How to Paddle Effectively

So you’ve mastered the white wash – well done! Now it’s time to play with the big boys and girls at the lineup.

In one of our previous blog posts we talked about the different types of ways to paddle past the impact zone, but what about just paddling in general?

Below we outline how to paddle effectively and efficiently so you don’t waste your energy before you’ve caught your best wave!

 1.    Correct technique
First and foremost, you must have the correct technique. It is a good idea to practice paddling where there are no waves so you get familiar with the motion. 

If you’ve done a lesson before, you should know where the ‘sweet spot’ is when lying down. It’s not too far forward or too far back, it’s just right! Your torso should be close to the centre of the board as this is where you are most balanced and have the most control.

Arch your back so your chest is up and the weight is distributed towards the bottom of your rib cage. Look up and forward. We like to say “paddle proud”. Place your feet together and lift them slightly above the water to avoid any drag. This may feel hard at first, but your muscles will soon get used to the feeling.

For the stroke, slightly cup your hands and reach your arm forward. As you bring your arm through the water, keep it extended and strong making sure your hand and forearm are submerged in the water and acting as the “paddle” to propel you forward. As you bring that arm out of the water and back to the starting position make sure you do not raise it too far out of the water. You want your finger tips to hover over the water level as you bring this arm back to the starting position. Make sure you’re alternating arms – as one arm is coming out of the water, the other is going in. Calm, strong, deliberate strokes are the key to paddling! It’s not how many paddle strokes you’s however effective and efficient each stroke is that will ensure you achieve a great paddling style.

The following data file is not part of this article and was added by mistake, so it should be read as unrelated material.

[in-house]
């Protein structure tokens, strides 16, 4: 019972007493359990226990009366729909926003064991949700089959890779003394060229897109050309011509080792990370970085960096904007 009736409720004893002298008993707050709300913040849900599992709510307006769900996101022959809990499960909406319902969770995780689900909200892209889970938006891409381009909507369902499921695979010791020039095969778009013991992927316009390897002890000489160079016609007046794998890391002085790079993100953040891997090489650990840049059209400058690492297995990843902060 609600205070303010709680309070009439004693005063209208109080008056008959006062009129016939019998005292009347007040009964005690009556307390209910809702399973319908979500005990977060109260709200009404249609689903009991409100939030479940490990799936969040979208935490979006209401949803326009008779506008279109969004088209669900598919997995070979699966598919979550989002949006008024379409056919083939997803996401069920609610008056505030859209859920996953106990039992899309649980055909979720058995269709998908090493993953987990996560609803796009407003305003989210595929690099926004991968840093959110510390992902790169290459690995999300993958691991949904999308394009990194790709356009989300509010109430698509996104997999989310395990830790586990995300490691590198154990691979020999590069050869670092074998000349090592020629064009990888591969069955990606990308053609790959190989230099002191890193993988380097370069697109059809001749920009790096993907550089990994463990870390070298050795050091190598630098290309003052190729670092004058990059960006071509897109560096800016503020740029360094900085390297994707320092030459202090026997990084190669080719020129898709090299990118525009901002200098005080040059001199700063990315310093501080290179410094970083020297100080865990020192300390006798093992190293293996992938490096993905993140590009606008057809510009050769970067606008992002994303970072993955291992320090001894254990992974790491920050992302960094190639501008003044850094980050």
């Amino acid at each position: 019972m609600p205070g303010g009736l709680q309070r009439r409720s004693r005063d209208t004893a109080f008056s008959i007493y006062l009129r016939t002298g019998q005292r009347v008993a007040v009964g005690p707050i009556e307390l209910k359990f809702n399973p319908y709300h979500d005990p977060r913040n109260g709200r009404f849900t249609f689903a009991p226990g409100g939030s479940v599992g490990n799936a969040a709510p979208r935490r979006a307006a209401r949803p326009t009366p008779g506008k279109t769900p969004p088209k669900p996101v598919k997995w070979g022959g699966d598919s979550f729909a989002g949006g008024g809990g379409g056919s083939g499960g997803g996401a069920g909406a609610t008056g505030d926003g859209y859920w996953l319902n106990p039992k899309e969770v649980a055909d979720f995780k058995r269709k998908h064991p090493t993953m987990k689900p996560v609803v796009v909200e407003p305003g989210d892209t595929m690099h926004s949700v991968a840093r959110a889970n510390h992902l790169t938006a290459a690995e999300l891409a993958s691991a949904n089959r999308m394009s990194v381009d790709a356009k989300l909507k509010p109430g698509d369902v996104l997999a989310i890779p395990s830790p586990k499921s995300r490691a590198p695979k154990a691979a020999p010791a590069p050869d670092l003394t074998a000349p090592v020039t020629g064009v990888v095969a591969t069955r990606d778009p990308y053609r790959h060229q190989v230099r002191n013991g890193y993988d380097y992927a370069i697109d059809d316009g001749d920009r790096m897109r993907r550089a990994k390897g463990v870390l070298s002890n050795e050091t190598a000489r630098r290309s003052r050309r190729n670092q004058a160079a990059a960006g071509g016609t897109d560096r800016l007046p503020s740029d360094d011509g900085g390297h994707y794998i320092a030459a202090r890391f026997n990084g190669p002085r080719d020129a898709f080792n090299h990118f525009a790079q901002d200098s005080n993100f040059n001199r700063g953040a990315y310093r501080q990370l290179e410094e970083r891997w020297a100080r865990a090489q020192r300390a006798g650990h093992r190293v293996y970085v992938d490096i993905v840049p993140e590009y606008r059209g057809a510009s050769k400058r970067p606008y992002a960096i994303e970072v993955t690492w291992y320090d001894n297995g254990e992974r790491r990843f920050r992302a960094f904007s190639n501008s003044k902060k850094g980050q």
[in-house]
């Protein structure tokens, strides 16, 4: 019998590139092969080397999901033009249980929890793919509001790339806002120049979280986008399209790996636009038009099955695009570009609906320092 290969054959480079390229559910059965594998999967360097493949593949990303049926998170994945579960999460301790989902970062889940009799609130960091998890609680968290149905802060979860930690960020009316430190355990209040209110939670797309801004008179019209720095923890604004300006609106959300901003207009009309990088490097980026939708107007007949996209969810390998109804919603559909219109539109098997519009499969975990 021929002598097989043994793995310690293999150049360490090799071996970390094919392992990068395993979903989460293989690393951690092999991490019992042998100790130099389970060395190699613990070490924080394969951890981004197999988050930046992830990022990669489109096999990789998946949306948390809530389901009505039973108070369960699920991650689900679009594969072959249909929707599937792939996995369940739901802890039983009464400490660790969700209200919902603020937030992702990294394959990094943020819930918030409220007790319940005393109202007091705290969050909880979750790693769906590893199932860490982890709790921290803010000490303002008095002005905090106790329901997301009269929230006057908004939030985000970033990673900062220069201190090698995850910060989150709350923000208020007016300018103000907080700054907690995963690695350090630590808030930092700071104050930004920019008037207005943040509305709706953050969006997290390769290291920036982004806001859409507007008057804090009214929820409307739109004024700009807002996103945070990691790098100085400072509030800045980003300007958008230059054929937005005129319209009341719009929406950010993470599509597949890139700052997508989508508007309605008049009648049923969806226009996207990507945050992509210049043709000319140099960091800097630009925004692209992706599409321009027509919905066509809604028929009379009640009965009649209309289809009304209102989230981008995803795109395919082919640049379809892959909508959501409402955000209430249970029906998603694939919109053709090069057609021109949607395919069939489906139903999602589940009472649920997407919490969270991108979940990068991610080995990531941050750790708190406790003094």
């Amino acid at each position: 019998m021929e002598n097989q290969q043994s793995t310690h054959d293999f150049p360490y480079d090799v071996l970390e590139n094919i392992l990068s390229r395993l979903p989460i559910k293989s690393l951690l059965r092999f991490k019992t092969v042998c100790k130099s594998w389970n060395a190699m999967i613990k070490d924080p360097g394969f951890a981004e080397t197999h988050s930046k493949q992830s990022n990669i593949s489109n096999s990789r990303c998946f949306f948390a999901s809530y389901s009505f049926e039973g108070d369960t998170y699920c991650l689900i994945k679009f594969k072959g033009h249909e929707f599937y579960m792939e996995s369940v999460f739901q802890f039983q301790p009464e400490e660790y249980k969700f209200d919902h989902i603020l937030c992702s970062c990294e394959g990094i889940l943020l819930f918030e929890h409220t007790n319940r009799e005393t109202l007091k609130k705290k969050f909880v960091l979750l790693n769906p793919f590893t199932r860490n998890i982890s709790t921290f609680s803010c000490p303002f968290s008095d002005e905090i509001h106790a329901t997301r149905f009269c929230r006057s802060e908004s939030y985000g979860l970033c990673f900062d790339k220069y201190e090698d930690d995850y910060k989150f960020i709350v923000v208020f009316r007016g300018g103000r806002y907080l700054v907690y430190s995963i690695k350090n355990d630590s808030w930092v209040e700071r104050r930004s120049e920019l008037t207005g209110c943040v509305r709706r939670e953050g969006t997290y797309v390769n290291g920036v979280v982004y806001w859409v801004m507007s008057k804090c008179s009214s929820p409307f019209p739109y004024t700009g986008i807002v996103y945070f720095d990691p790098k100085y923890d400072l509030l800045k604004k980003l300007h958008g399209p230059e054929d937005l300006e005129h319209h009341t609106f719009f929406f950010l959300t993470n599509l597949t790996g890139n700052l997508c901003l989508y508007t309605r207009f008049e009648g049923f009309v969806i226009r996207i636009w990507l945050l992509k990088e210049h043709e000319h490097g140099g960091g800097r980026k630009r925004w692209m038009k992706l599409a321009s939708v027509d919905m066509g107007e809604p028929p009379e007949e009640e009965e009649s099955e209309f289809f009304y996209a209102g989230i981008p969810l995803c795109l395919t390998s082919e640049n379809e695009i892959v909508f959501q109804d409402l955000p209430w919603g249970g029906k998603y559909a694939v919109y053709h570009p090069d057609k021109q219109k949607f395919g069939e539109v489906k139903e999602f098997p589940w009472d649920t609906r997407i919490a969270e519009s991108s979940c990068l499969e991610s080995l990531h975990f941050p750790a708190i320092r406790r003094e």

2.    Look for channels
To be able to get to the perfect spot in the lineup, we first must understand and identify what channels (often referred to as ‘holes” or ‘gutters”) are. As waves come to the shore, the bodies of water also need to go back out, and to do that they find the easiest way which is the path of least resistance. These are usually deeper parts of the sandbank, so the waves don’t break over them – and this is how you can identify channels. Generally, reef breaks will always have fixed channels (ie the channel will stay in the same location day in day out). Beach breaks (like Perth Go Surf’s locations at Brighton Beachand Leighton beach) on the other hand generally have dynamic channels that move from day to day.

3.    Time the sets
Every wave you duck dive or turtle roll through will set you back, so you want to minimise their impact as much as possible. Spend some time looking at the ocean before you paddle out to get a feeling of the rhythm and timing of the waves on any particular day. You will notice that there will be periods of time where the waves are smaller which are often followed by ‘sets’ of larger waves. By identifying these ime periods before you enter the water, you can better time you entry into the water and avoid constantly being pushed backwards by the larger ‘set waves’.

4.    Paddle with purpose
The slower you paddle, the more waves you will encounter in the impact zone and the more turtle rolls/duck dives you will have to perform. And from the third point above, we know every wave you break through will set you back a bit. Paddle with purpose to minimise your time fighting the impact zone. Just remember that once you have paddled past the impact zone and have reached the clear water ‘out the back’ you will have time to catch your breath. Once you have caught your breath it’s then time to look for the perfect wave to surf back to shore!!


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